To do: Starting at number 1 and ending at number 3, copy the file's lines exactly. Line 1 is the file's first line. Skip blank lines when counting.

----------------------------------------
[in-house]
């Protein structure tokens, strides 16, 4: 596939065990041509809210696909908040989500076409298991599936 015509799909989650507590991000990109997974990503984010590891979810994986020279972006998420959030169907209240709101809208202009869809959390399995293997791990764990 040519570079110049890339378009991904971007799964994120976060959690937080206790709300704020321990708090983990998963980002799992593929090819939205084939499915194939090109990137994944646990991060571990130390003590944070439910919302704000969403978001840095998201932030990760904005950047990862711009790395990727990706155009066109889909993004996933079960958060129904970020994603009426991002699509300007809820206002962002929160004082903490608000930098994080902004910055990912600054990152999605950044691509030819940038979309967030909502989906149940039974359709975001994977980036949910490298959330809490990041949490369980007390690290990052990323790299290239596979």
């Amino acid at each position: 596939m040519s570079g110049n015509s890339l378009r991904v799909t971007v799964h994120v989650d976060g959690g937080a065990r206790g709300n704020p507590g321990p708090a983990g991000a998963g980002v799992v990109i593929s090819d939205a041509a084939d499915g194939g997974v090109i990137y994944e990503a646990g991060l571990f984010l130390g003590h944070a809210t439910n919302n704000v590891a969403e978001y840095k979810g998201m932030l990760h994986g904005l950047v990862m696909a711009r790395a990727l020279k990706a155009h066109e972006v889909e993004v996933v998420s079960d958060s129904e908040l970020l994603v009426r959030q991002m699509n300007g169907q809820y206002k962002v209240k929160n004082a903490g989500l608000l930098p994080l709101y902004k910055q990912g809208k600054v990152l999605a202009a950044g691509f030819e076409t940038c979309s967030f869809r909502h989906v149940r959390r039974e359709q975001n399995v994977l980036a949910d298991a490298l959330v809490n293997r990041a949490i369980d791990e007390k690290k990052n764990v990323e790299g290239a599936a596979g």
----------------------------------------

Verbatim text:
[in-house]
């Protein structure tokens, strides 16, 4: 596939065990041509809210696909908040989500076409298991599936 015509799909989650507590991000990109997974990503984010590891979810994986020279972006998420959030169907209240709101809208202009869809959390399995293997791990764990 040519570079110049890339378009991904971007799964994120976060959690937080206790709300704020321990708090983990998963980002799992593929090819939205084939499915194939090109990137994944646990991060571990130390003590944070439910919302704000969403978001840095998201932030990760904005950047990862711009790395990727990706155009066109889909993004996933079960958060129904970020994603009426991002699509300007809820206002962002929160004082903490608000930098994080902004910055990912600054990152999605950044691509030819940038979309967030909502989906149940039974359709975001994977980036949910490298959330809490990041949490369980007390690290990052990323790299290239596979």
């Amino acid at each position: 596939m040519s570079g110049n015509s890339l378009r991904v799909t971007v799964h994120v989650d976060g959690g937080a065990r206790g709300n704020p507590g321990p708090a983990g991000a998963g980002v799992v990109i593929s090819d939205a041509a084939d499915g194939g997974v090109i990137y994944e990503a646990g991060l571990f984010l130390g003590h944070a809210t439910n919302n704000v590891a969403e978001y840095k979810g998201m932030l990760h994986g904005l950047v990862m696909a711009r790395a990727l020279k990706a155009h066109e972006v889909e993004v996933v998420s079960d958060s129904e908040l970020l994603v009426r959030q991002m699509n300007g169907q809820y206002k962002v209240k929160n004082a903490g989500l608000l930098p994080l709101y902004k910055q990912g809208k600054v990152l999605a202009a950044g691509f030819e076409t940038c979309s967030f869809r909502h989906v149940r959390r039974e359709q975001n399995v994977l980036a949910d298991a490298l959330v809490n293997r990041a949490i369980d791990e007390k690290k990052n764990v990323e790299g290239a599936a596979g």